Hi Guru, I Need Your Guidance
Reader CHRISTINA in MILFORD writes:
“Hi guru, I need your guidance. I am looking to build a 30x135x14 commercial building for dog daycare. I have no experience in building/ordering a pole barn and want to get it right.
Bullet points: I need 4000 sq ft. broken down: 3000 for daycare with 1 garage, 1000 with garage for any type of renter to take an income. Side note: I did 14 feet for a car lift if renter was a mechanic. Question: is 30 wide the most cost effective width for my usage?
Insulation-would like it to be energy efficient: what is best to keep heat in? Spray foam or fiberglass. What rating/factors? Ceiling-thinking 10 ft ceiling to keep heat low. What’s best material for ceiling? Acoustical tiles 2×2, metal, or sheetrock. Will I need a vapor barrier? Spray foam, loose fiberglass bail or fiberglass rolls?
Gauge: what is the best gauge for my usage? Ventilation: what are soffit vents and do I need them in my structure in summer to release hot air from the ceiling. What is the best way to keep the structure cool/warm? Windows: would you recommend a window(s) high up that can be opened to have cross ventilation or a way to get rid of hot air? Concrete-radiant floor (hot water with pex) enough to keep dogs and employees warm or do I need a HVAC system too. Please include anything else I might have missed. Gotta get it right the 1st time. Thank you!!!”
Thank you for reaching out to me.
In answer to your questions:
Buildings closer to square are more cost effective than long, narrow ones. They reduce surface area of walls – so less expense in siding and interior finishes, as well as lower utility costs. Long, narrow buildings also put greater wind shear loads on roofs at each end as well as endwalls. This can result in a need to add structural sheathing to portions, adding to your investment further.
If you are considering your renter may be in automotive repair, you may want to consider a 40′ width, as it would allow for two standard vehicles to be parked inside end-to-end.
Pike County is in Climate Zone 5A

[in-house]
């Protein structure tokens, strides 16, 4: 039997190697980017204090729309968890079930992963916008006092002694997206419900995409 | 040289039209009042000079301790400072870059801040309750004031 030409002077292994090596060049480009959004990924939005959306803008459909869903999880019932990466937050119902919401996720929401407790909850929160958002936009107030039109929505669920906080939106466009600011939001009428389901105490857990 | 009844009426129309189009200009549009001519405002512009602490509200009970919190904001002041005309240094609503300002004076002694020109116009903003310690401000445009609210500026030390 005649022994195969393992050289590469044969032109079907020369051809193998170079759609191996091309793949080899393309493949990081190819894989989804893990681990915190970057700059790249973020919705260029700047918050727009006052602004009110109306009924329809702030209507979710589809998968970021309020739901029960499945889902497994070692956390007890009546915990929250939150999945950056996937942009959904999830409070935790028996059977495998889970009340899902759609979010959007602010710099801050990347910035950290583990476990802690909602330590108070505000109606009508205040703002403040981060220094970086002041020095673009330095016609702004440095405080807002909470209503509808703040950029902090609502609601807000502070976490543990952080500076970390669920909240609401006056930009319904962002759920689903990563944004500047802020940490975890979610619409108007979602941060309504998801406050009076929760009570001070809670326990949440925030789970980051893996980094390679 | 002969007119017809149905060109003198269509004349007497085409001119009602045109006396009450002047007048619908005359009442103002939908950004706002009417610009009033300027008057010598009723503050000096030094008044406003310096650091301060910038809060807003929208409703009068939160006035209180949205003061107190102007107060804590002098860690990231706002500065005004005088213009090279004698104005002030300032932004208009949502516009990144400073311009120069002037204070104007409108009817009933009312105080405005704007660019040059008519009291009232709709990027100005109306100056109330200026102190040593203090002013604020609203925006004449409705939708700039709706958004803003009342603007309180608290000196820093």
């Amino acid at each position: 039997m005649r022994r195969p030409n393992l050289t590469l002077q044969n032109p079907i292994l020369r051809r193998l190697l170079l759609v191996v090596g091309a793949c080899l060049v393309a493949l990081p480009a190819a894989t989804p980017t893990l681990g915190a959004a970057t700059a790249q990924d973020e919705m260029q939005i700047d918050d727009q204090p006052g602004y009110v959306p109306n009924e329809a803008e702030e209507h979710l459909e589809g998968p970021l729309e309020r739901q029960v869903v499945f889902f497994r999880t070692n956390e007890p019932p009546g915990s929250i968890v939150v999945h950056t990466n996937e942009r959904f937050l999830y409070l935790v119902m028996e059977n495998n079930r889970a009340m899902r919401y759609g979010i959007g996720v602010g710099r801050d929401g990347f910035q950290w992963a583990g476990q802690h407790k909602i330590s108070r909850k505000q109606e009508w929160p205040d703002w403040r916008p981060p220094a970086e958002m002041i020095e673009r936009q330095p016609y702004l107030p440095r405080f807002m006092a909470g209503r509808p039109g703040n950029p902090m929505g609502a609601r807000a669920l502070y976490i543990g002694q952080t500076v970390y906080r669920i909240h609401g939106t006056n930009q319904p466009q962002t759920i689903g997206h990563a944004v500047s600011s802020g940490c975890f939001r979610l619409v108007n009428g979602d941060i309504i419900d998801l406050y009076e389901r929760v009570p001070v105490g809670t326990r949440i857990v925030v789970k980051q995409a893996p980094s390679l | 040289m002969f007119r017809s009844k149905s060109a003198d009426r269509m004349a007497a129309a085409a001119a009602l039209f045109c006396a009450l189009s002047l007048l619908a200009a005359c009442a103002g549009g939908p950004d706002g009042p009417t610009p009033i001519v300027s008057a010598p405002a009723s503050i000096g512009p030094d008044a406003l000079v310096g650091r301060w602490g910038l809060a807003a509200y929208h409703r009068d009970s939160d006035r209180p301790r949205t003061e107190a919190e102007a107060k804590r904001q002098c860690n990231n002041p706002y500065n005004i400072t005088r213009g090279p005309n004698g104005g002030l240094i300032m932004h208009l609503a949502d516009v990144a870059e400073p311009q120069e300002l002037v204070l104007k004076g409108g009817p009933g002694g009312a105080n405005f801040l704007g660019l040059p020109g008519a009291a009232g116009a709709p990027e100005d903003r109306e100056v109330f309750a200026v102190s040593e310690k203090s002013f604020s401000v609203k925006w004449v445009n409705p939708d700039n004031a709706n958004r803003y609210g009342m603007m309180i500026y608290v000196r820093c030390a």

Under 2021’s IECC (International Energy Conservation Code) for commercial buildings Ceilings should be R-49, Walls R-20 plus R-3.8 continuous, slab R-15 three foot down at perimeter and R-5 under slab itself.
For roof system – order 29 gauge roof steel (https://www.hansenpolebuildings.com/2012/01/steel-thickness/) with an Integral condensation control factory applied (https://www.hansenpolebuildings.com/2020/09/integral-condensation-control-2/), vent eaves and ridge in correct proportions (https://www.hansenpolebuildings.com/2018/03/adequate-eave-ridge-ventilation/), raised heel trusses (https://www.hansenpolebuildings.com/2012/07/raised-heel-trusses/), blow in R-49 of granulated rockwool (personally, I would do R-60).
Walls – commercial bookshelf wall girts (https://www.hansenpolebuildings.com/2011/09/commercial-girts-what-are-they/), Weather Resistant Barrier between framing and wall steel (think Tyvek or similar), unfaced Rockwool Batts with well-sealed 1″ Rockwool Comfortboard 80 applied to interior of wall framing.
Slab – at edges 4″ Rockwool Comfortboard 80 applied to inside face of splash plank and down vertically 3′. 1-1/4″ Rockwool Comfortboard 80 under slab.
I would use 5/8″ Type X drywall for the ceiling, without a vapor barrier. You will need to fire separate between rental shop and doggie day care. For the sake of making certain almost any occupancy will be allowed, plan on two layers of 5/8″ Type X on each side of the wall with no penetrations between.
Besides your radiant floor heat, I would also plan on an HVAC system capable of controlling humidity.
Most jurisdictions require a pre-application conference for commercial buildings, you will want to verify if this is available (https://www.hansenpolebuildings.com/2013/01/pre-application-conference/).